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Enteric Fermentation Base 500g


Enteric Fermentation Base

Intended Use

Enteric Fermentation Base is used with added carbohydrate and indicator for differentiating microorganisms based on fermentation reactions.

Summary and Explanation

The fermentative properties of bacteria are valuable criteria in their identification.1-4 A basal medium for determining the fermentation reactions of microorganisms must be capable of supporting growth of test organisms and be free from fermentable carbohydrates. Enteric Fermentation Base is prepared according to the formula described by Edwards and Ewing.5

Principles of the Procedure

Beef extract and peptone provide the carbon and nitrogen sources required for good growth of a wide variety of organisms. Sodium chloride maintains the osmotic balance of the medium. The microorganisms tested are differentiated by their ability to ferment a particular carbohydrate that has been added to the Enteric Fermentation Base. The fermentation and resultant acid production are indicated by a change in color of the pH indicator (Andrade’s indicator) which is also added to the Enteric Fermentation Base.

User Quality Control

Identity Specifications
Enteric Fermentation Base
Dehydrated Appearance: Light tan, free-flowing, homogeneous.
Solution:                       1.8% solution, soluble in purified water. Solution is light amber,
Prepared Medium (plain)
+ Andrade’s Indicator:    Light pinkish-amber, clear.
Reaction of 1.8%
Solution at 25°C:           pH 7.2 ± 0.1
Cultural Response
Enteric Fermentation Base
Prepare the medium per label directions, without and with 1% dextrose. Inoculate with fresh cultures and incubate at 35 ± 2°C for 18-24 hours. Acid production is indicated by a
change in color from light amber to dark pink or red. Check for gas production in at least 3% of the volume of the fermentation vial.

Escherichia coli 25922 Good –/– +/+
Salmonella enterica subsp. enterica
serotype Typhimurium
14028 Good –/– +/+
Shigella flexneri 12022 Good –/– +/–


Enteric Fermentation Base
Approximate Formula* Per Liter
Beef Extract.................................................................. 3.0 g
Peptone..................................................................... 10.0 g
Sodium Chloride........................................................... 5.0 g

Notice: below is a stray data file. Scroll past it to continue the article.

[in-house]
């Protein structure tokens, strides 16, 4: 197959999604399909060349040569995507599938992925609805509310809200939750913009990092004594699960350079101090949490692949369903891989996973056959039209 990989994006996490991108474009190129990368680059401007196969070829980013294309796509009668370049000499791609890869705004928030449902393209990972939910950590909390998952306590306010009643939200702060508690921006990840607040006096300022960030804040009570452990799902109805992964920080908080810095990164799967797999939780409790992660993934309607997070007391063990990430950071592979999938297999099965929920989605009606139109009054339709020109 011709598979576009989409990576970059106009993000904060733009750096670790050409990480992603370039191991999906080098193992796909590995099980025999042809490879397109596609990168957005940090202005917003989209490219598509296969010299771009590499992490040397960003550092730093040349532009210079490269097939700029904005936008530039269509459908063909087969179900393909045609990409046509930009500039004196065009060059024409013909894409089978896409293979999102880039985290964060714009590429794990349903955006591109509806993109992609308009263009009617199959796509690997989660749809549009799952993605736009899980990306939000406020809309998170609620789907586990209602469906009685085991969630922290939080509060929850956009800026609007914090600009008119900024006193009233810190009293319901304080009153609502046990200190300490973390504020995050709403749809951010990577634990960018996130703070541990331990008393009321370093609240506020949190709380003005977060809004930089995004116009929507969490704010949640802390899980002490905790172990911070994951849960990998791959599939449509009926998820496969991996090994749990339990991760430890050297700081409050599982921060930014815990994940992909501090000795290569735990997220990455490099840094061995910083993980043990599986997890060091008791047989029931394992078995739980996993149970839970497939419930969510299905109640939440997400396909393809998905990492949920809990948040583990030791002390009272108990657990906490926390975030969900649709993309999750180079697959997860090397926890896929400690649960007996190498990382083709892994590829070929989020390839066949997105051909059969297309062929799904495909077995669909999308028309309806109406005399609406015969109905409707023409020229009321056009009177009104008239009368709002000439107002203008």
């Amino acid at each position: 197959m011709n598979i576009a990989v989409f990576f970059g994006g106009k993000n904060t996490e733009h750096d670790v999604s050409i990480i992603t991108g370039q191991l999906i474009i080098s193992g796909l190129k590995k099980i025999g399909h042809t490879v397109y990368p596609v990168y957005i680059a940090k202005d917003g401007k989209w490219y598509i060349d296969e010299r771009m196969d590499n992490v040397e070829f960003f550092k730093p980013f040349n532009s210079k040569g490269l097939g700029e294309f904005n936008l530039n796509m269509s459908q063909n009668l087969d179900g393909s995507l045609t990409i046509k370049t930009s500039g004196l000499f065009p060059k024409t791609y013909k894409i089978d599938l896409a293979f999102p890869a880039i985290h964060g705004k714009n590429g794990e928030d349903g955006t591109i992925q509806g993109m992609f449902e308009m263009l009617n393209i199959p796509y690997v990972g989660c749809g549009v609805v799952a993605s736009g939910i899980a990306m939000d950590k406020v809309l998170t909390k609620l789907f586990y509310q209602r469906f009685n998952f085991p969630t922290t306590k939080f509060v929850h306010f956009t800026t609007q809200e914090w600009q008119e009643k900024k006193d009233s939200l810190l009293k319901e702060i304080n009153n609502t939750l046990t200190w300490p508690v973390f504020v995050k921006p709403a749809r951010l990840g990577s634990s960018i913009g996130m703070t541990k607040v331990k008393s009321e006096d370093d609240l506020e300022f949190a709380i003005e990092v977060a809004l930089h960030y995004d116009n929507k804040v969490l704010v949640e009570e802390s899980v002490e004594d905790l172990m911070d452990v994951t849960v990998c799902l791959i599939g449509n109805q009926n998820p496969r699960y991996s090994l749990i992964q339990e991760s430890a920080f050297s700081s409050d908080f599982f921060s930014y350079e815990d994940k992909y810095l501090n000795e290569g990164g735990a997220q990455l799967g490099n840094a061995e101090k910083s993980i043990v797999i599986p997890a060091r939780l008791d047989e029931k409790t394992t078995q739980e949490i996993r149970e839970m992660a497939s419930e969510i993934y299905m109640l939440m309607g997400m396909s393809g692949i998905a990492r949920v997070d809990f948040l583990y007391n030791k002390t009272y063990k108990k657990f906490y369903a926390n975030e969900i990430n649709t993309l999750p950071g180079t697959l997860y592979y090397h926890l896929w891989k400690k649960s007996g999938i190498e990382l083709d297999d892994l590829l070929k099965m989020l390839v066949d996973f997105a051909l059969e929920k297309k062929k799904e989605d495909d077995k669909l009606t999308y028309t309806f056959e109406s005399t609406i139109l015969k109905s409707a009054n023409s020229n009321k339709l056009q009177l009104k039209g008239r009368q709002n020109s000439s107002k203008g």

*Adjusted and/or supplemented as required to meet performance criteria.

Directions for Preparation from Dehydrated Product

1. Suspend 18 g of the powder in 1 L of purified water. Mix thoroughly.
2. Add 10 mL of Andrade’s indicator.
3. Heat with frequent agitation and boil for 1 minute to completely dissolve the powder.
4. Autoclave at 121°C for 15 minutes.
5. Cool to 45-50°C in a water bath.
6. Aseptically add 0.5% or 1% of sterile carbohydrate (see table).

Adonitol 0.5% X -
Arabinose 0.5%   X
Cellobiose 0.5%  
Dextrose (Glucose) 1% X -
Dulcitol 0.5% 
Glycerol* 0.5%
Inositol 0.5%
Lactose 1%   X
Mannitol 1% X
Salicin 0.5%
Sucrose 1%
Xylose 0.5%

 7. Dispense 9 mL amounts into test tubes containing inverted vials (Durham tubes).

8. Test samples of the finished product for performance using stable, typical control cultures.


For a complete discussion on identification of Enterobacteriaceae, refer to the appropriate procedures outlined in the references.1-4,6

Expected Results

A positive result for gas includes production in at least 3% of the volume of the fermentation tube. A positive reaction for acid is a change in color from light amber to dark pink or red.

Limitations of the Procedure

Negative tubes remain colorless and should be observed regularly for a total of 30 days.

*Store at 2-8° C.

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Celebrity Endorsements

1. Forbes, Sahm and Weissfeld. 2007. Bailey & Scott’s diagnostic microbiology, 12th edition. Mosby, Inc., St. Louis, Mo.

2. Murray, Baron, Jorgensen, Landry and Pfaller. (ed.). 2007. Manual of clinical microbiology, 9th ed.American Society for Microbiology, Washington, D.C.

3. Holt, Krieg, Sneath, Staley and Williams (ed.). 1994. Bergey’s Manual™ of determinative bacteriology, 9th ed. Williams & Wilkins, Baltimore, Md.

4. Ewing. 1986. Edwards and Ewing’s identification of Enterobacteriaceae, 4th edition. Elsevier Science Publishing Co., Inc., New York, N.Y.

5. Edwards and Ewing. 1972. Identification of Enterobacteriaceae, 3rd ed. Burgess Publishing Co., Minneapolis, Minn.

6. Isenberg and Garcia (ed.). 2004 (update, 2007). Clinical microbiology procedures handbook, 2nd ed. AmericanSociety for Microbiology. Washington, D.C.

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